The Current SME Landscape – One In Two Will Fail

We just published our latest Small and Medium Business report, based on our surveys and analysis. Today we overview the structure of the current SME landscape. Up to 50% of SME’s will fail within 5 years.

SME2014TitleWe define the SME sector as businesses with a turnover of less than $1 million, less than 100 employees and with an Australian Business Number (ABN). These businesses may be established as a trading company, partnership, sole trader or trust. In addition we include micro businesses. These are defined as trading businesses with a turnover of less than $100,000, who are not employing. Many are part-time businesses, without an ABN, and using personal banking facilities for their business needs. An example would be a household running a business on eBay. We identify those businesses who have actively traded in the past 12 months, and define these as “active” SME’s or micro businesses in our analysis. Self-managed superannuation funds are excluded. There are a little over three million SME and micro businesses in Australia. Of these, 71% are active, which equates to just over 2.1 million. Since 2012, the proportion of businesses who are active has increased slightly.

sme1The trends in relative distribution of SME businesses across states has varied slightly recently.

sme2In NSW and VIC, after a relative decline from 2005, we see an increase in 2014. In WA relative growth in the number of active SME’s has stalled in the past couple of years.

Turning to industries, we use the standard Australian Bureau of Statistics definitions . Our trend data highlights relative movements by industry in recent years. The single largest sector is construction, where we note that after falls between 2009 and 2012, the number of businesses have levelled out. Manufacturing and retail continues to fall, whereas businesses in the healthcare and social assistance sector are rising.

There is a significant rise in the number of “unknown” businesses. Many of these are part-time internet based businesses, for example selling goods or services via trading sites. Finally, mining sector has a relatively small number of businesses, although there are a number of second order relationships between mining with other business sectors. More SME’s and micro businesses are sole traders than other ownership structures (42%). Companies account for 32% of business, partnerships (14%) and other structures, including trusts account for 12% of businesses.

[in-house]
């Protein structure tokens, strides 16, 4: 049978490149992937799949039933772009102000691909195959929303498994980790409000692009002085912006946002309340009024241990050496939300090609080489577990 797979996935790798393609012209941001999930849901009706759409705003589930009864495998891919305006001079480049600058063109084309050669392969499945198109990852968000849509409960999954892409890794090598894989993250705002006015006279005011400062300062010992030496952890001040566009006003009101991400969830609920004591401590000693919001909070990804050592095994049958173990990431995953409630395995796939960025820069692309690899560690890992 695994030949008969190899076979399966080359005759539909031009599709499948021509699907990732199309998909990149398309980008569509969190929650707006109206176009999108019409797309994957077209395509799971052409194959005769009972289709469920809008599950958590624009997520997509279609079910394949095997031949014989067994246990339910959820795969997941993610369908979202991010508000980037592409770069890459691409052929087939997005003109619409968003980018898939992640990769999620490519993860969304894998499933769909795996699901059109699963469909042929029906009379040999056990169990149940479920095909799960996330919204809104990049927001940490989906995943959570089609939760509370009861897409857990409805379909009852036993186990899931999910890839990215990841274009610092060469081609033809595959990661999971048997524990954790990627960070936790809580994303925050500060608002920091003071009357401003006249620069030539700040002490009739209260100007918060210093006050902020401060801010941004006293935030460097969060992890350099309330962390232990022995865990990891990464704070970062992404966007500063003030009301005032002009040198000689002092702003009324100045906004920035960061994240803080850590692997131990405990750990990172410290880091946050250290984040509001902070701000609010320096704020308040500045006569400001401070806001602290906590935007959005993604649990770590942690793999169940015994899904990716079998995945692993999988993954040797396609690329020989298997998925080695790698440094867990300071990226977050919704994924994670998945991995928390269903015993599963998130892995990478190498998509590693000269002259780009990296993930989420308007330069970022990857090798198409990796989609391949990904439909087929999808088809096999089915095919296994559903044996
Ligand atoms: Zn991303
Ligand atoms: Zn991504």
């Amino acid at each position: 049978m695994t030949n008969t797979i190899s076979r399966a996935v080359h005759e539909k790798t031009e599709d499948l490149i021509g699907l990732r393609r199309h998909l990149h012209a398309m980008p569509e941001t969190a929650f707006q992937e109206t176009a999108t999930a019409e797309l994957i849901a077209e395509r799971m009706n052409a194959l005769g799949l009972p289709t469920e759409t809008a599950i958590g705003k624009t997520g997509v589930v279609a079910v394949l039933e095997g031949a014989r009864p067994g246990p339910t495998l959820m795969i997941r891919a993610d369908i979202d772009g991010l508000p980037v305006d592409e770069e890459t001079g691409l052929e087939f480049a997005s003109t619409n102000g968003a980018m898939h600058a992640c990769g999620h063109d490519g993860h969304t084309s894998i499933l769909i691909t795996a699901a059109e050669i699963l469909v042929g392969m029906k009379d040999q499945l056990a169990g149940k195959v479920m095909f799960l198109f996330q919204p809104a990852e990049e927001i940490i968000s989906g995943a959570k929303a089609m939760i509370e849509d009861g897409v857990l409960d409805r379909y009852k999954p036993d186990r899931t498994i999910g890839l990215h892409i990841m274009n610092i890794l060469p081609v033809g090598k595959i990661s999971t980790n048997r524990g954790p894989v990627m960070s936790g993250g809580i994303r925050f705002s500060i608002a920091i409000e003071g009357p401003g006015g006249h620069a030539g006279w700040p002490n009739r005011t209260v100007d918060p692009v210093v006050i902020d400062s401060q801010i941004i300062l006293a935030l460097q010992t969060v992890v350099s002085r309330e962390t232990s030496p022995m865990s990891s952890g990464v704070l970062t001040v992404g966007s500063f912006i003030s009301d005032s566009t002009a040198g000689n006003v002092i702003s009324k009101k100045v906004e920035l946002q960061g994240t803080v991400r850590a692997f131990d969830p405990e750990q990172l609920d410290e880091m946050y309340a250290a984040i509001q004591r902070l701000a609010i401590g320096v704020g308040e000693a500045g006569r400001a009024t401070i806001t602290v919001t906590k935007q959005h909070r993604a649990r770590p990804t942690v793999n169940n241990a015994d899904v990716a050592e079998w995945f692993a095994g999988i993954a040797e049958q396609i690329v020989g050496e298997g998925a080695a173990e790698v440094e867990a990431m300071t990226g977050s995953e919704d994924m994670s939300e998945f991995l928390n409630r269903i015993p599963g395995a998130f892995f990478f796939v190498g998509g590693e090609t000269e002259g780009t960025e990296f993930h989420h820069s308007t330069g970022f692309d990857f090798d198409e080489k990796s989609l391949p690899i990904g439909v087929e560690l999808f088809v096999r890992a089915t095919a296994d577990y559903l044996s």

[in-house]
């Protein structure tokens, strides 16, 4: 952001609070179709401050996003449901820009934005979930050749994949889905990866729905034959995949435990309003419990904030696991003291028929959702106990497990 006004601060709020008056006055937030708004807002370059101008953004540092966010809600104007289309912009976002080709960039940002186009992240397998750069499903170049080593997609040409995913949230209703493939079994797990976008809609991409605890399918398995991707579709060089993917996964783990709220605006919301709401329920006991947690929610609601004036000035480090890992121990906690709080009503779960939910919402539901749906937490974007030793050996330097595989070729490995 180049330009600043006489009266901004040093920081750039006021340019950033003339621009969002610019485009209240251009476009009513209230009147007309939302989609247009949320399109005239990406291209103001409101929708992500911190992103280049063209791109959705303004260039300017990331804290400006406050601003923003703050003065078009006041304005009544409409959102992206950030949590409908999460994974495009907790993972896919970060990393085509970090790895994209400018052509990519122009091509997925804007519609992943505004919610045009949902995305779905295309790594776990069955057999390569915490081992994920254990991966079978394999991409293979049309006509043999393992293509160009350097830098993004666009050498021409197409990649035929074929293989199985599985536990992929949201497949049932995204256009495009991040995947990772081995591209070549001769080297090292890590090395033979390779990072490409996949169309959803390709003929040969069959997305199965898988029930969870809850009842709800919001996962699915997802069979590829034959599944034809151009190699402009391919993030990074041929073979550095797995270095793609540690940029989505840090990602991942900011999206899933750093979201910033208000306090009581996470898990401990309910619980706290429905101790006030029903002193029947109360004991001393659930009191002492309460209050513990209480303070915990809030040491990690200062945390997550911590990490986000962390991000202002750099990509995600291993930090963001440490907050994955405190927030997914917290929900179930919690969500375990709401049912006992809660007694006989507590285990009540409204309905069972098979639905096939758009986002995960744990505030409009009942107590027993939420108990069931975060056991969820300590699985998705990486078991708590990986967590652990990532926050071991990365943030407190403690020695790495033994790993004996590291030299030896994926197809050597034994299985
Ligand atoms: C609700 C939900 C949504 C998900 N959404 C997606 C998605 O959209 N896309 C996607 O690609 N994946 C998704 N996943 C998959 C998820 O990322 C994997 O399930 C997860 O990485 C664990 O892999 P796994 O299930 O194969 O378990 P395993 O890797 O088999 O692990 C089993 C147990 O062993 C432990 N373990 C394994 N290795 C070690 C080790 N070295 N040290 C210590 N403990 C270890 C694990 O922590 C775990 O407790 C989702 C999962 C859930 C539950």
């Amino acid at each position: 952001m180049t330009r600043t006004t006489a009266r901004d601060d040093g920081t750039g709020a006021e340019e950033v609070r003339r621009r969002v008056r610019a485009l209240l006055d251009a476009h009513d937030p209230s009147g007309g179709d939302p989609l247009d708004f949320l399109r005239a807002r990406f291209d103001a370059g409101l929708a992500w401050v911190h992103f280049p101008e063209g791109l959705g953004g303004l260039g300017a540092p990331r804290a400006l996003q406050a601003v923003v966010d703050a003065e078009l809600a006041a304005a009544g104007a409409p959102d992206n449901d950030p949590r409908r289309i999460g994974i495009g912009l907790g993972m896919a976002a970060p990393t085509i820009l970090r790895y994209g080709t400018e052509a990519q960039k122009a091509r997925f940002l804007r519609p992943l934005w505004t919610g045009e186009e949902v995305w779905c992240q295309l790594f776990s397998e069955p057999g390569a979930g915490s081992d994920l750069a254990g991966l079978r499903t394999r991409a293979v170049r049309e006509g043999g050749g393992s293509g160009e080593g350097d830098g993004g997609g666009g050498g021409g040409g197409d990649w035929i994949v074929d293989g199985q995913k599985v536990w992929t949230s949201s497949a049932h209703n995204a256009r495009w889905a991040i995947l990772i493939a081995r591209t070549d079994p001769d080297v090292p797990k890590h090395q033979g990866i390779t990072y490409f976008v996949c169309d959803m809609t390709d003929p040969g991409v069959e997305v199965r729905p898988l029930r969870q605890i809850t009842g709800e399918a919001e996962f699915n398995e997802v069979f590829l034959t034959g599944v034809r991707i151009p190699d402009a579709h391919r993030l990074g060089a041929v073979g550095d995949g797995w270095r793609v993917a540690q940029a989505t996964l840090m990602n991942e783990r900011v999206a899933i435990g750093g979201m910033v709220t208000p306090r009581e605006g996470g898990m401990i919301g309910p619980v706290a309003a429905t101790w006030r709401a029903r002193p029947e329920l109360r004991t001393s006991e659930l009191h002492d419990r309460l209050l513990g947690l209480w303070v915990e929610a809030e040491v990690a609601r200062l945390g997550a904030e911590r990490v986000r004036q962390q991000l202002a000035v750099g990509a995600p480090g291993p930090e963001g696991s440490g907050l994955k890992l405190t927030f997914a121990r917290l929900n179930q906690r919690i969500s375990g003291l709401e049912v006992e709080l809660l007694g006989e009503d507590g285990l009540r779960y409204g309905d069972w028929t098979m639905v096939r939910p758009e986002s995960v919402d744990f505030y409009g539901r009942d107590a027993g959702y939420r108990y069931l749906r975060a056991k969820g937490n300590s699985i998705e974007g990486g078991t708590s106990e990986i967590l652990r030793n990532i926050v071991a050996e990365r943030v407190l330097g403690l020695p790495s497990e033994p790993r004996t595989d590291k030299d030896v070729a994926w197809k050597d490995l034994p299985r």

sme4Franchises vary across the industries. Accommodation, construction and retail trade have the highest penetration of franchise businesses.

sme5The SME and micro business sector is characterised by a large number of new business starts and closures each year. The proportion of businesses does vary by industry.

sme6Half of SME and micro businesses will cease trading within five years of their establishment. Health care and social assistance, Agricultural, forestry and fishing and rental, hiring and real estate are more likely to survive, whereas public administration & safety, accommodation & food services and administration & support services are the least likely to survive.sme7Looking at the five year survival trends by business type, sole traders are most likely to fail.

sme8Many businesses fail because they are not designed correctly, and as a result are not able to secure enough customers. The lack of funding was also a significant cause of failure, as well as business owners finding their business was just too demanding.

sme9Finally, we can look at survival rates by state. SME and micro businesses in the ACT and QLD are most likely to fail, whilst businesses in Tasmania and South Australia are most likely to survive.

sme10Thus, an ACT business in public administration and safety is the worst bet, whilst healthcare in Tasmania would be the best bet.

The free full report is available on request.

Author: Martin North

Martin North is the Principal of Digital Finance Analytics

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